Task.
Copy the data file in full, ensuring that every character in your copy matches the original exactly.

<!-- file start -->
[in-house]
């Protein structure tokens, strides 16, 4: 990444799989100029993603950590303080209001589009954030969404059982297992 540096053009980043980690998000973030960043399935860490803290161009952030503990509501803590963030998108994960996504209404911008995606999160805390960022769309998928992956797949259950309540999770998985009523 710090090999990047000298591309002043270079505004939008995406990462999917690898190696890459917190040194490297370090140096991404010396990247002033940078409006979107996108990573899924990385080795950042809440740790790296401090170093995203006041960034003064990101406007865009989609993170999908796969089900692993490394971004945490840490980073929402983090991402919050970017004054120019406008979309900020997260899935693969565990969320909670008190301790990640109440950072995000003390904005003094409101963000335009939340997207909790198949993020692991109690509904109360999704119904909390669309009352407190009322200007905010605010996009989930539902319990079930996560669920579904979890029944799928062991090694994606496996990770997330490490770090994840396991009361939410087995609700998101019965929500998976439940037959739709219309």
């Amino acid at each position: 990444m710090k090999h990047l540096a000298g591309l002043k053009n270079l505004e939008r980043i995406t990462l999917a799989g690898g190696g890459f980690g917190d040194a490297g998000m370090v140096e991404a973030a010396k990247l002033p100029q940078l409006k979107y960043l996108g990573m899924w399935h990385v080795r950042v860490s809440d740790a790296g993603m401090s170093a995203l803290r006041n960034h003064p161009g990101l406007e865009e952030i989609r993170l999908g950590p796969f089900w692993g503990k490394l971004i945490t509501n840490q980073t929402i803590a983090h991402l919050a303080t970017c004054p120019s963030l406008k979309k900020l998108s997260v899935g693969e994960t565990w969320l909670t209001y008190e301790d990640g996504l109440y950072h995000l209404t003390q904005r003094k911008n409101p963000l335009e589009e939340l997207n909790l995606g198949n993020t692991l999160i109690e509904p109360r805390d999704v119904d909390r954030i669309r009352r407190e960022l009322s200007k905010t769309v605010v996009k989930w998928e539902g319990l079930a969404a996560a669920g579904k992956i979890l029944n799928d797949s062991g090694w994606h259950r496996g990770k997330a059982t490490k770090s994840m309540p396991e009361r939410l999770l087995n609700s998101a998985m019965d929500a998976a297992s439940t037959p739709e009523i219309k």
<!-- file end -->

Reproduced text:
[in-house]
């Protein structure tokens, strides 16, 4: 990444799989100029993603950590303080209001589009954030969404059982297992 540096053009980043980690998000973030960043399935860490803290161009952030503990509501803590963030998108994960996504209404911008995606999160805390960022769309998928992956797949259950309540999770998985009523 710090090999990047000298591309002043270079505004939008995406990462999917690898190696890459917190040194490297370090140096991404010396990247002033940078409006979107996108990573899924990385080795950042809440740790790296401090170093995203006041960034003064990101406007865009989609993170999908796969089900692993490394971004945490840490980073929402983090991402919050970017004054120019406008979309900020997260899935693969565990969320909670008190301790990640109440950072995000003390904005003094409101963000335009939340997207909790198949993020692991109690509904109360999704119904909390669309009352407190009322200007905010605010996009989930539902319990079930996560669920579904979890029944799928062991090694994606496996990770997330490490770090994840396991009361939410087995609700998101019965929500998976439940037959739709219309």
């Amino acid at each position: 990444m710090k090999h990047l540096a000298g591309l002043k053009n270079l505004e939008r980043i995406t990462l999917a799989g690898g190696g890459f980690g917190d040194a490297g998000m370090v140096e991404a973030a010396k990247l002033p100029q940078l409006k979107y960043l996108g990573m899924w399935h990385v080795r950042v860490s809440d740790a790296g993603m401090s170093a995203l803290r006041n960034h003064p161009g990101l406007e865009e952030i989609r993170l999908g950590p796969f089900w692993g503990k490394l971004i945490t509501n840490q980073t929402i803590a983090h991402l919050a303080t970017c004054p120019s963030l406008k979309k900020l998108s997260v899935g693969e994960t565990w969320l909670t209001y008190e301790d990640g996504l109440y950072h995000l209404t003390q904005r003094k911008n409101p963000l335009e589009e939340l997207n909790l995606g198949n993020t692991l999160i109690e509904p109360r805390d999704v119904d909390r954030i669309r009352r407190e960022l009322s200007k905010t769309v605010v996009k989930w998928e539902g319990l079930a969404a996560a669920g579904k992956i979890l029944n799928d797949s062991g090694w994606h259950r496996g990770k997330a059982t490490k770090s994840m309540p396991e009361r939410l999770l087995n609700s998101a998985m019965d929500a998976a297992s439940t037959p739709e009523i219309k």